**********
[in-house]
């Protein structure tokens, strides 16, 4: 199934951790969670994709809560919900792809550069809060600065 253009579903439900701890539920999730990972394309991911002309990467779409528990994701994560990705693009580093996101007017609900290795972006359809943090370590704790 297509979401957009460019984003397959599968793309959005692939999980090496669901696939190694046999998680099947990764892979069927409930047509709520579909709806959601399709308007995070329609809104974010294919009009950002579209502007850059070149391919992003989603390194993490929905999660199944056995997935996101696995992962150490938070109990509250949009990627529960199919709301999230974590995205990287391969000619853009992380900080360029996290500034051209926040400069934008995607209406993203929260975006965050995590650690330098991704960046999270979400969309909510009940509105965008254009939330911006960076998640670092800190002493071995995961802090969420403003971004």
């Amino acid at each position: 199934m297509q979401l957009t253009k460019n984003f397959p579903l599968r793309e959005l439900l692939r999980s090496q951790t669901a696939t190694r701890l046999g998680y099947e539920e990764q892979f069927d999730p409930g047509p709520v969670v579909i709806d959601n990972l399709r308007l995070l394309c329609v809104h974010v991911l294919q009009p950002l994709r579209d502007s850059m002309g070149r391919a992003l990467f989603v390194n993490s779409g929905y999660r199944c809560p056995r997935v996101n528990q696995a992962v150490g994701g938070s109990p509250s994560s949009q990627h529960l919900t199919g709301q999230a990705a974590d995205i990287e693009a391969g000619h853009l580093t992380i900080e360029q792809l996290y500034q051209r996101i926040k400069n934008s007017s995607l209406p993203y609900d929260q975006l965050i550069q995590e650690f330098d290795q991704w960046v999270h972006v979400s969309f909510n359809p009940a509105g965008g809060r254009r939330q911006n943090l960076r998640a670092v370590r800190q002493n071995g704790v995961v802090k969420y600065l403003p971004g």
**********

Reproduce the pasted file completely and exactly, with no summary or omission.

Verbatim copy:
[in-house]
């Protein structure tokens, strides 16, 4: 199934951790969670994709809560919900792809550069809060600065 253009579903439900701890539920999730990972394309991911002309990467779409528990994701994560990705693009580093996101007017609900290795972006359809943090370590704790 297509979401957009460019984003397959599968793309959005692939999980090496669901696939190694046999998680099947990764892979069927409930047509709520579909709806959601399709308007995070329609809104974010294919009009950002579209502007850059070149391919992003989603390194993490929905999660199944056995997935996101696995992962150490938070109990509250949009990627529960199919709301999230974590995205990287391969000619853009992380900080360029996290500034051209926040400069934008995607209406993203929260975006965050995590650690330098991704960046999270979400969309909510009940509105965008254009939330911006960076998640670092800190002493071995995961802090969420403003971004």
């Amino acid at each position: 199934m297509q979401l957009t253009k460019n984003f397959p579903l599968r793309e959005l439900l692939r999980s090496q951790t669901a696939t190694r701890l046999g998680y099947e539920e990764q892979f069927d999730p409930g047509p709520v969670v579909i709806d959601n990972l399709r308007l995070l394309c329609v809104h974010v991911l294919q009009p950002l994709r579209d502007s850059m002309g070149r391919a992003l990467f989603v390194n993490s779409g929905y999660r199944c809560p056995r997935v996101n528990q696995a992962v150490g994701g938070s109990p509250s994560s949009q990627h529960l919900t199919g709301q999230a990705a974590d995205i990287e693009a391969g000619h853009l580093t992380i900080e360029q792809l996290y500034q051209r996101i926040k400069n934008s007017s995607l209406p993203y609900d929260q975006l965050i550069q995590e650690f330098d290795q991704w960046v999270h972006v979400s969309f909510n359809p009940a509105g965008g809060r254009r939330q911006n943090l960076r998640a670092v370590r800190q002493n071995g704790v995961v802090k969420y600065l403003p971004g």